AN EDITORIAL: The Swedish Tribune suggested today that the Swedish community in Chicago, which now numbers around 30,000,should build a home for Swedish immigrants. The German immigrants recently celebrated the Two hundredth anniversay of the German Pilgrims' arrival at Germantown, Pennsylvania. On this occasion the Germans in the United States decided to build a home in Chicago for German immigrants at a cost of $50,000. The editor of The Swedish Tribune, therefore, thought it would be wise for the Swedes to make preparations to erect such a home for their own immigrants.
Such a building should contain hotel rooms, reading rooms and halls in which the various societies can hold their meetings, concerts, and leatures.
AN EDITORIAL: The Swedish Tribune suggested today that the Swedish community in Chicago, which now numbers around 30,000,should build a home for Swedish immigrants. The German immigrants recently celebrated the ...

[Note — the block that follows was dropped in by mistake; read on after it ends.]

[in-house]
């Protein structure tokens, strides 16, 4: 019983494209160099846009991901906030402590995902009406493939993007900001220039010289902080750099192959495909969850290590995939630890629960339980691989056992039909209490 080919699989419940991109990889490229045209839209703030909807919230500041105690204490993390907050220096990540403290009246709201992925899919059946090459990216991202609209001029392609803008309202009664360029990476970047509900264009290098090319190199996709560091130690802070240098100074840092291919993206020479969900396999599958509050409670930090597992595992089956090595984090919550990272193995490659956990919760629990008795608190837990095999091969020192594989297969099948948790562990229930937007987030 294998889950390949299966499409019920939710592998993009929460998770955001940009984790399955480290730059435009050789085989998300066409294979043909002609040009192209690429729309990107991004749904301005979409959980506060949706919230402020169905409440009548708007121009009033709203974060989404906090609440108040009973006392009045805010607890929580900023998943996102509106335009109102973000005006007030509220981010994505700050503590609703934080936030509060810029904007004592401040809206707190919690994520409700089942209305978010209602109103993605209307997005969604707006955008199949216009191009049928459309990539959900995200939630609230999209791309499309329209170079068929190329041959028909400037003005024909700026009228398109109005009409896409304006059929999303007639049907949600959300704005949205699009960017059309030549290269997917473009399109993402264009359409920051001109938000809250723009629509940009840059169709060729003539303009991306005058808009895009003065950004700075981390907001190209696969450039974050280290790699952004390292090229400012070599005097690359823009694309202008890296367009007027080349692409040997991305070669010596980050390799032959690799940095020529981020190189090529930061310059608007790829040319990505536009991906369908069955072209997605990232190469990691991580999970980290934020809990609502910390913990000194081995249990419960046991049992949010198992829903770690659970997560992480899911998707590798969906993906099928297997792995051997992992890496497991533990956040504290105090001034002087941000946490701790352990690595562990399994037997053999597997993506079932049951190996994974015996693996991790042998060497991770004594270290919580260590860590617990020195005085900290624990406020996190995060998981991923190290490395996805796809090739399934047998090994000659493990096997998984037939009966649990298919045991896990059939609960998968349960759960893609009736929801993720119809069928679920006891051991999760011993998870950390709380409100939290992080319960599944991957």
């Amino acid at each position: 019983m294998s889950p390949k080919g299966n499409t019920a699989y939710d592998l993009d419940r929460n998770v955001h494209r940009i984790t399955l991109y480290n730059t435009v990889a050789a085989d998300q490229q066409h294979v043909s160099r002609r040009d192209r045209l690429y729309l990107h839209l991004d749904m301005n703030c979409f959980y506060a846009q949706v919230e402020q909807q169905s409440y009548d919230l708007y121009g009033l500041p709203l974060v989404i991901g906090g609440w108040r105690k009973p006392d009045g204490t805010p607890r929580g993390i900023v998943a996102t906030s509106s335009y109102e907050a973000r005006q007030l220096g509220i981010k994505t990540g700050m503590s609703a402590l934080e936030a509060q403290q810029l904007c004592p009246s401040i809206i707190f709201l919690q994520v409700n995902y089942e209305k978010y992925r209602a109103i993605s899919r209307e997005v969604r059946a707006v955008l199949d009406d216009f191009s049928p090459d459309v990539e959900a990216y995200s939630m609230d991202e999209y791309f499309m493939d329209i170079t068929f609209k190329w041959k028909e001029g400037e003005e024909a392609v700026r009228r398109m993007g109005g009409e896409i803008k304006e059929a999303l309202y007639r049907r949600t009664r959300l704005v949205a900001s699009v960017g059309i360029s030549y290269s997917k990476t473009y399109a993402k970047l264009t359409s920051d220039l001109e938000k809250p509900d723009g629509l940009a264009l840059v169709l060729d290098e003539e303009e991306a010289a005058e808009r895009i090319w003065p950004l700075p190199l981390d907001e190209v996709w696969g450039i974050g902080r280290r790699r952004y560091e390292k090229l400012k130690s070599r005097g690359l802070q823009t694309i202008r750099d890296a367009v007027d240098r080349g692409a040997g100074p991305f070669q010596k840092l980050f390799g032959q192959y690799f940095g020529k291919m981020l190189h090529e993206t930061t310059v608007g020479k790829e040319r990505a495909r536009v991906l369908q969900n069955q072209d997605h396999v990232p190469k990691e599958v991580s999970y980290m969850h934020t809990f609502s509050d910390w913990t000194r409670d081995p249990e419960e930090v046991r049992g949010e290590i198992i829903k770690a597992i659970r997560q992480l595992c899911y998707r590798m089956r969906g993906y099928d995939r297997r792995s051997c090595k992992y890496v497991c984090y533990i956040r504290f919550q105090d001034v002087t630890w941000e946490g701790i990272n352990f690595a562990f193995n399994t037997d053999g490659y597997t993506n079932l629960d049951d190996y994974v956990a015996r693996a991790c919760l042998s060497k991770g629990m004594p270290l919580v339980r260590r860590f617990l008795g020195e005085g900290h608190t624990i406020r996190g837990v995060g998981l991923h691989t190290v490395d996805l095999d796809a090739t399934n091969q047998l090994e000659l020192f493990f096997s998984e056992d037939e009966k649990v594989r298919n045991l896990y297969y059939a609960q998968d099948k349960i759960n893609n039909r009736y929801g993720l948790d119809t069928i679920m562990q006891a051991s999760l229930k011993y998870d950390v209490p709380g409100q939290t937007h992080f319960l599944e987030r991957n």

III G, II D 6
Svornost -- September 16, 1884How the Americans Care for Chicago's Bohemians. We Are Infamous Heathens According to an American Missionary Society.
EDITORIAL: There exists in our city an American missionary society. It published, not long ago, its first annual statement called, "First annual report of the Chicago City Missionary Society." This booklet has twenty pages with, at least, twenty infamous lies and calumnies about the Bohemians in Chicago. We do not like this kind of slander, and so much the less when it comes from the mouth of Ecclasiastical zealots, who boast that they are fighting evil with truth. We hope, anyhow, that the local public will be informed how our nationality has been unjustly offended, and what kind of crooked calumnies are spread among the religious masses about us. We must assert that their efforts are connected rather 2with the devil, than with God.
On page 6 of this annual report, is given, by the superintendent of the missionary society, J. C. Armstrong, the first report on the Bohemians.